BET(H)-ZUR (Heb. בֵּית צוּר), ancient city in Ereẓ Israel, 4½ mi. (7 km.) N. of Hebron, and, according to Eusebius (Onom. 52:1–2), 20 Roman miles south of Jerusalem, on the Hebron-Jerusalem road. The name has been preserved at Khirbat Burj al-Ṣūr but the ancient city was located nearby at Khirbat al-Tubayqa, on a high isolated plateau. Beth-Zur seems to have first been settled during the Early Bronze Age (third millennium B.C.E.). The earliest city, however, was apparently established by the hyksos in the second half of the Middle Bronze Age (c. 18th century B.C.E.). Only meager traces of the Late Bronze Age have been discovered. The site was rebuilt during the period of the Israelite settlement and appears to have been associated with the rule of the sons of caleb and the tribe of Judah (Josh. 15:58; I Chron. 2:45). The Israelite city was destroyed by fire c. 1,000 B.C.E., apparently in one of the Philistine attacks. Rehoboam included Beth-Zur in his system of fortifications (II Chron. 11:7). In the days of nehemiah , it was the capital of a sub-district. Its ruler, Nehemiah, son of Azbuk, took part in the rebuilding of the walls of Jerusalem (Neh. 3:16). From this time onward, Beth-Zur served as a defense post on the southern frontier of Judea against the Idumeans in the Hebron district. It played an important role in the Hasmonean wars; a Seleucid garrison stationed there from 175 B.C.E. was routed by judah maccabee in 165 B.C.E. This victory and Judah's fortifications of Beth-Zur as a border stronghold of Judea made possible the resumption of the service in the Temple and its rededication (I Macc. 4:29). Two years later, the Syrians regained control of the city and thereby of the road to Jerusalem (I Macc. 6:60). Their general bacchides rebuilt its fortifications, c. 160 B.C.E. (I Macc. 9:52), but after a prolonged siege it was finally captured by the hasmonean simeon son of Mattathias in the mid-forties of the second century B.C.E. and its defenses were strengthened. Remains of the Maccabean fortress, containing large rock-hewn cisterns, were uncovered in excavations conducted in 1931 and resumed in 1957. The city was destroyed and abandoned, apparently during vespasian 's campaigns, but as shown by the Madaba Map, it was reestablished in the Byzantine period, probably on the opposite hill, Khirbat Burj al-Ṣūr, whose ruins date from Crusader times. -BIBLIOGRAPHY: O.R. Sellers, Citadel of Beth Zur (1933); Lapp, in: BASOR, 151 (1958), 16–27; Aharoni, Land, index; Avi-Yonah, Geog, index. (Michael Avi-Yonah)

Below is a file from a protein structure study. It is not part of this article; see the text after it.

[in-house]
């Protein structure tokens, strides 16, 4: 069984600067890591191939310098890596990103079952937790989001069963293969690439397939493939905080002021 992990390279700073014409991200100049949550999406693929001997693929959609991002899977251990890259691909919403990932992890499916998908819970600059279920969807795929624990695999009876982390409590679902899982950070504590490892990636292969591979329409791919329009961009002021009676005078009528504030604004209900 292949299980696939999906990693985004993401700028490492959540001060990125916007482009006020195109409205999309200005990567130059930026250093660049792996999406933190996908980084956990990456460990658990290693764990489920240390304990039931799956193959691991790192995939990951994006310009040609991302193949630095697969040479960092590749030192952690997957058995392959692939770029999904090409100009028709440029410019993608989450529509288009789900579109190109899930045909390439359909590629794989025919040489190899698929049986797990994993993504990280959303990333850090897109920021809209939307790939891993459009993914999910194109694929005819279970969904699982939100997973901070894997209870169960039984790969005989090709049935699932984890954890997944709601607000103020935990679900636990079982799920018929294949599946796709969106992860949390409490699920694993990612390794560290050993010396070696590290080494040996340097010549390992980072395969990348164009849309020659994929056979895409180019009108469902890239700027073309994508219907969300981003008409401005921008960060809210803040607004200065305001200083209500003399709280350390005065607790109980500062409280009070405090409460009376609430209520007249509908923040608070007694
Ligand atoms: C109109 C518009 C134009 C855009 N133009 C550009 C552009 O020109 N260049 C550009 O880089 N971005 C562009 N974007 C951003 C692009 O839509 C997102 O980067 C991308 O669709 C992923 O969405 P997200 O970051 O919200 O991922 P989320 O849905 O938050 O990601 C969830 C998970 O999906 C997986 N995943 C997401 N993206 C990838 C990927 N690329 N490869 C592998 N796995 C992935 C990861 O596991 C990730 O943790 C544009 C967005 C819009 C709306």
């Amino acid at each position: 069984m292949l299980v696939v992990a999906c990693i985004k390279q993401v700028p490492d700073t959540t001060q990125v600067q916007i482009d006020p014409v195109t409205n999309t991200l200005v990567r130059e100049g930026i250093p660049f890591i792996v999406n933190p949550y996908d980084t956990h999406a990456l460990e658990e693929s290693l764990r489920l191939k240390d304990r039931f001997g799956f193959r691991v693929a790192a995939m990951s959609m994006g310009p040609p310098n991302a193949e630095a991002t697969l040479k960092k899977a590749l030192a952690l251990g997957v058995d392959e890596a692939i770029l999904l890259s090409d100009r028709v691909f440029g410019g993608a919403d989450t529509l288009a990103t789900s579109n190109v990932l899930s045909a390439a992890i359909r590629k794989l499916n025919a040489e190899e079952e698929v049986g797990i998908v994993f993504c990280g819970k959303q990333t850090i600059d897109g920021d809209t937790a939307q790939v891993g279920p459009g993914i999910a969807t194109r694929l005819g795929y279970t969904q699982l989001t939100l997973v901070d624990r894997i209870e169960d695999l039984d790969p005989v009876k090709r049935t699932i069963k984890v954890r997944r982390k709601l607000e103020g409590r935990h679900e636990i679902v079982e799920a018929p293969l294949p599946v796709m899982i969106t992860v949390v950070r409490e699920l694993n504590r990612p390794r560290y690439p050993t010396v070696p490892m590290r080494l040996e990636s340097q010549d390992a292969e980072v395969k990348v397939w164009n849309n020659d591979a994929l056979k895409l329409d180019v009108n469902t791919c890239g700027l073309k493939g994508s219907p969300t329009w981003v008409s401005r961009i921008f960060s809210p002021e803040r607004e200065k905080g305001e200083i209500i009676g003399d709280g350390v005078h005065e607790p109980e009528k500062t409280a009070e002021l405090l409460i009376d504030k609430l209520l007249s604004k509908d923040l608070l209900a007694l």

Encyclopedia Judaica. 1971.

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